Nanocrystalline bulk steel with near theoretical strength: revealing the origin of its strength at the atomic scale

There is a steady demand of steel wires with higher strength for engineering applications. Grain refinement through severe plastic deformation (SPD) is among the most promising fabrication techniques to obtain ultrahigh-strength nanostructured materials at the industrial scale. By severe drawing of a pearlitic steel wire an extreme tensile strength of 7 GPa can be reached. The aim of this project is to unravel the strengthening mechanisms in order to understand the exceptional strength of cold-drawn pearlitic steel wire and thus establishing new strategies for the design of ultrahigh strength materials. Two research groups collaborate on this project combining experimental techniques of atom probe tomography (APT) and synchrotron X-ray diffraction (XRD). Dr. Yujiao li from the Microstructure Physics and Alloy Design (MA) Department uses APT for sub-nanometre scale characterization of pearlitic steel wire microstructure. Dr. Soundes Djaziri from the Structure and Nano-/ Micromechanics of Materials (SN) Department uses synchrotron XRD to study in detail the crystal structure of the pearlitic steel wire during the drawing process.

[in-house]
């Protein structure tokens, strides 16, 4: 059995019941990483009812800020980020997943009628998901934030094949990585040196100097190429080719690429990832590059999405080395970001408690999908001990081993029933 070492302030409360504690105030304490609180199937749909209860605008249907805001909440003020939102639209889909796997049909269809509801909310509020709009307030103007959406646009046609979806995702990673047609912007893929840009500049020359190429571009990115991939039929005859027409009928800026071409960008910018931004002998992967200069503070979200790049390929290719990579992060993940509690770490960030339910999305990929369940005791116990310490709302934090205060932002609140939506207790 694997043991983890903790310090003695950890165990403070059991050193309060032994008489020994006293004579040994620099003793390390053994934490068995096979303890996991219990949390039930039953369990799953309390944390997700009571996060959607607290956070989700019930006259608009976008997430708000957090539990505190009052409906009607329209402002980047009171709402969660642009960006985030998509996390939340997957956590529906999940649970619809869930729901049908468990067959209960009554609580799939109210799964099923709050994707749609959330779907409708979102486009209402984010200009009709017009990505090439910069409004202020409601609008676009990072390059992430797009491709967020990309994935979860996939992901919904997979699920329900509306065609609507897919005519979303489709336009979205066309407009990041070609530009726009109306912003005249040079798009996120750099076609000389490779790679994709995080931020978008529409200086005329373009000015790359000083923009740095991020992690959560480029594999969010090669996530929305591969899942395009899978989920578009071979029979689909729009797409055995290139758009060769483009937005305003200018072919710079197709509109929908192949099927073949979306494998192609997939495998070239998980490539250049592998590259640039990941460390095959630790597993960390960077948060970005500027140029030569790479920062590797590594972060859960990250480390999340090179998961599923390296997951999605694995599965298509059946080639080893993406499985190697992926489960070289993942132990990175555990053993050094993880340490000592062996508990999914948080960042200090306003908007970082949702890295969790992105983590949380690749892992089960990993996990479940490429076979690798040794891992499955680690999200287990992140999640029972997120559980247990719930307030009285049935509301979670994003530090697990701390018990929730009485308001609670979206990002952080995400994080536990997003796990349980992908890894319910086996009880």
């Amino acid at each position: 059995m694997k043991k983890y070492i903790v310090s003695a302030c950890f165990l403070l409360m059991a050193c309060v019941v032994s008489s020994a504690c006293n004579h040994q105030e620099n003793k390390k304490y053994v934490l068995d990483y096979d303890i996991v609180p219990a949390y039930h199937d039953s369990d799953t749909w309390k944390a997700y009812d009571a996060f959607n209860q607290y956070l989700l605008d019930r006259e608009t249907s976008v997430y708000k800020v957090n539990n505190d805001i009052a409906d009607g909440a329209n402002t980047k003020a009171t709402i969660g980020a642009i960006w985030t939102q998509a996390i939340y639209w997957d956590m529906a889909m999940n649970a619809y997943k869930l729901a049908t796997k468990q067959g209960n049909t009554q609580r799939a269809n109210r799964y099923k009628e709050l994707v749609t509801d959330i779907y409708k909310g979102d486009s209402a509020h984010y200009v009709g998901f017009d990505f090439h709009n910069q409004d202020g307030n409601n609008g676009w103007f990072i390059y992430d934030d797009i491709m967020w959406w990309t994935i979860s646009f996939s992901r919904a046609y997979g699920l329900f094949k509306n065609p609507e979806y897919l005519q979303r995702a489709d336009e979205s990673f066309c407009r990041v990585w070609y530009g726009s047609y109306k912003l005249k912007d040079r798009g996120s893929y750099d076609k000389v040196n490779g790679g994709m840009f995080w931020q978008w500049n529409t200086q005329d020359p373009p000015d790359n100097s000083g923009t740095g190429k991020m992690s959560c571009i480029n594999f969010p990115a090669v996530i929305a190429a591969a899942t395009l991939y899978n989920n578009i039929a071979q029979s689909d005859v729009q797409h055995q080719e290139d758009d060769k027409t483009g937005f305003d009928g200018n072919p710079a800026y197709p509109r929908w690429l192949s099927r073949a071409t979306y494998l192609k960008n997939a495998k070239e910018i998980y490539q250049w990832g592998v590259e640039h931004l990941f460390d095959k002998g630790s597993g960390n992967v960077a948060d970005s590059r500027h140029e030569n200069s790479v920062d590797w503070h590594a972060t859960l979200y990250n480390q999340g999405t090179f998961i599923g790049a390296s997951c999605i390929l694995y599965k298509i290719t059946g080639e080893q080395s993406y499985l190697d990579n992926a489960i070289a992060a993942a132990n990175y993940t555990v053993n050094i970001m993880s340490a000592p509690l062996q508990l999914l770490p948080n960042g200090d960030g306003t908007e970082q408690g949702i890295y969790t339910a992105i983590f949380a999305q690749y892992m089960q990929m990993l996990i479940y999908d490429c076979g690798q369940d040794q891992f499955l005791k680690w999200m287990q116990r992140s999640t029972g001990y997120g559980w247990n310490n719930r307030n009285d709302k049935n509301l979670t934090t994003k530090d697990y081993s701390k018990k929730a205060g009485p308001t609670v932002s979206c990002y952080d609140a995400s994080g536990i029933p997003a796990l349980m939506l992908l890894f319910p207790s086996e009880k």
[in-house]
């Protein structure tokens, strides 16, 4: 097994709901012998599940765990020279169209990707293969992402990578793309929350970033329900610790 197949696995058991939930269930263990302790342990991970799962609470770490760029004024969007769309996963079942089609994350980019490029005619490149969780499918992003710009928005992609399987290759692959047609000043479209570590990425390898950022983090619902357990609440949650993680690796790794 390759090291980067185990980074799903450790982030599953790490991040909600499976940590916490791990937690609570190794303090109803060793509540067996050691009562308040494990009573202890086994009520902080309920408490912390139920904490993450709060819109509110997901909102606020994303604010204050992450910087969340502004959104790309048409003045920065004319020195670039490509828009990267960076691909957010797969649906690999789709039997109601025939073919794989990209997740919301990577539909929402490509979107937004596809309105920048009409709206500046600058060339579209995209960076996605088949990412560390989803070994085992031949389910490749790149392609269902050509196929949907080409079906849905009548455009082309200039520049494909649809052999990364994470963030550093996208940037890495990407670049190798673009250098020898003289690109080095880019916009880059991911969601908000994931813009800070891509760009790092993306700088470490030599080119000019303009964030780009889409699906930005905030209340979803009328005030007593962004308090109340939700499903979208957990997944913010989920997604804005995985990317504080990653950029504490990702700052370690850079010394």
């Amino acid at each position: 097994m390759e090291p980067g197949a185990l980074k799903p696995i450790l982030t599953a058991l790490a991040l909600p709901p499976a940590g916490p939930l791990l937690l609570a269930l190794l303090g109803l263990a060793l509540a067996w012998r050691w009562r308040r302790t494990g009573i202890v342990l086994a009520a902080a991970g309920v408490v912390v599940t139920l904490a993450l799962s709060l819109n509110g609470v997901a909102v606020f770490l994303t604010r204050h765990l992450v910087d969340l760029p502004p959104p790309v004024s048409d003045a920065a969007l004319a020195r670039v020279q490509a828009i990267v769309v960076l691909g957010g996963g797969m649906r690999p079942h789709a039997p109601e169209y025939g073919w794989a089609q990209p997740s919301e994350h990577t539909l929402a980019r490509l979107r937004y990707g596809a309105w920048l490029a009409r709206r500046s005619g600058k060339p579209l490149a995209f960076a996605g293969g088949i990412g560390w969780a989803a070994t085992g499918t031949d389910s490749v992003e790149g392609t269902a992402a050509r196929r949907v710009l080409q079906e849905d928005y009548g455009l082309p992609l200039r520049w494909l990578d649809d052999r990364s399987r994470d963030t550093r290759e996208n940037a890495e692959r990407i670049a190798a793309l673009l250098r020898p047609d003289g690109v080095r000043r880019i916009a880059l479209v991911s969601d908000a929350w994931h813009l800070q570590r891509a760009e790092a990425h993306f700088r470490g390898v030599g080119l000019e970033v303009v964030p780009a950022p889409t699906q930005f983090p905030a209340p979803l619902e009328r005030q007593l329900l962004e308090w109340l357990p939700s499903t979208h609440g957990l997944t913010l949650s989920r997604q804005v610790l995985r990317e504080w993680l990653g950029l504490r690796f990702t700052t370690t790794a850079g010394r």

Fig. 1: Strength of cold-drawn pearlite. (a) True tensile stress-strain curves of cold-drawn wires for various drawing strains. The preceding true wire strain is indicated for each stress-strain curve. The inset shows a SEM image of a fracture surface after the tensile test of the most extremely cold-drawn wire, revealing dimples that indicate plastic deformation prior to fracture. (b) Comparison of tensile strength versus wire diameter for various high strength materials reveals that the most severely cold-drawn (εd = 6.52) pearlitic wire is the strongest bulk material known to date.